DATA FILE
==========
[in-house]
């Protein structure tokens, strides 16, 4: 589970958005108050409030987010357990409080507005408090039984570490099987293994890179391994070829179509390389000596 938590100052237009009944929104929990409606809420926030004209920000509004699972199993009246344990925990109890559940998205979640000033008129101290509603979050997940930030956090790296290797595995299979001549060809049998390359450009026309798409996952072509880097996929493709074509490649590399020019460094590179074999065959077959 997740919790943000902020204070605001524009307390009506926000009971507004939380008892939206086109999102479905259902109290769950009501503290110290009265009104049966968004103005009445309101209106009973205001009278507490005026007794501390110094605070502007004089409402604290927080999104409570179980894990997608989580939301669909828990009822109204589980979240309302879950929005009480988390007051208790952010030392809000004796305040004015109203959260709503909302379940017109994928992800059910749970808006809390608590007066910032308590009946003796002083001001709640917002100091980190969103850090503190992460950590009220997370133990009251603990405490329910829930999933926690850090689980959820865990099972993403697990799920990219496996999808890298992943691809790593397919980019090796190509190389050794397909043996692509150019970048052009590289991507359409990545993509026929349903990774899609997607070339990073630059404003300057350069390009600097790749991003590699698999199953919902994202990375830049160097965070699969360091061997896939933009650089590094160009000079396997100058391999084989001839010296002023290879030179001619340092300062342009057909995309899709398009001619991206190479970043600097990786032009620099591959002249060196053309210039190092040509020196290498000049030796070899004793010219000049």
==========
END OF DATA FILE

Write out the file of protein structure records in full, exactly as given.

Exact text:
[in-house]
């Protein structure tokens, strides 16, 4: 589970958005108050409030987010357990409080507005408090039984570490099987293994890179391994070829179509390389000596 938590100052237009009944929104929990409606809420926030004209920000509004699972199993009246344990925990109890559940998205979640000033008129101290509603979050997940930030956090790296290797595995299979001549060809049998390359450009026309798409996952072509880097996929493709074509490649590399020019460094590179074999065959077959 997740919790943000902020204070605001524009307390009506926000009971507004939380008892939206086109999102479905259902109290769950009501503290110290009265009104049966968004103005009445309101209106009973205001009278507490005026007794501390110094605070502007004089409402604290927080999104409570179980894990997608989580939301669909828990009822109204589980979240309302879950929005009480988390007051208790952010030392809000004796305040004015109203959260709503909302379940017109994928992800059910749970808006809390608590007066910032308590009946003796002083001001709640917002100091980190969103850090503190992460950590009220997370133990009251603990405490329910829930999933926690850090689980959820865990099972993403697990799920990219496996999808890298992943691809790593397919980019090796190509190389050794397909043996692509150019970048052009590289991507359409990545993509026929349903990774899609997607070339990073630059404003300057350069390009600097790749991003590699698999199953919902994202990375830049160097965070699969360091061997896939933009650089590094160009000079396997100058391999084989001839010296002023290879030179001619340092300062342009057909995309899709398009001619991206190479970043600097990786032009620099591959002249060196053309210039190092040509020196290498000049030796070899004793010219000049």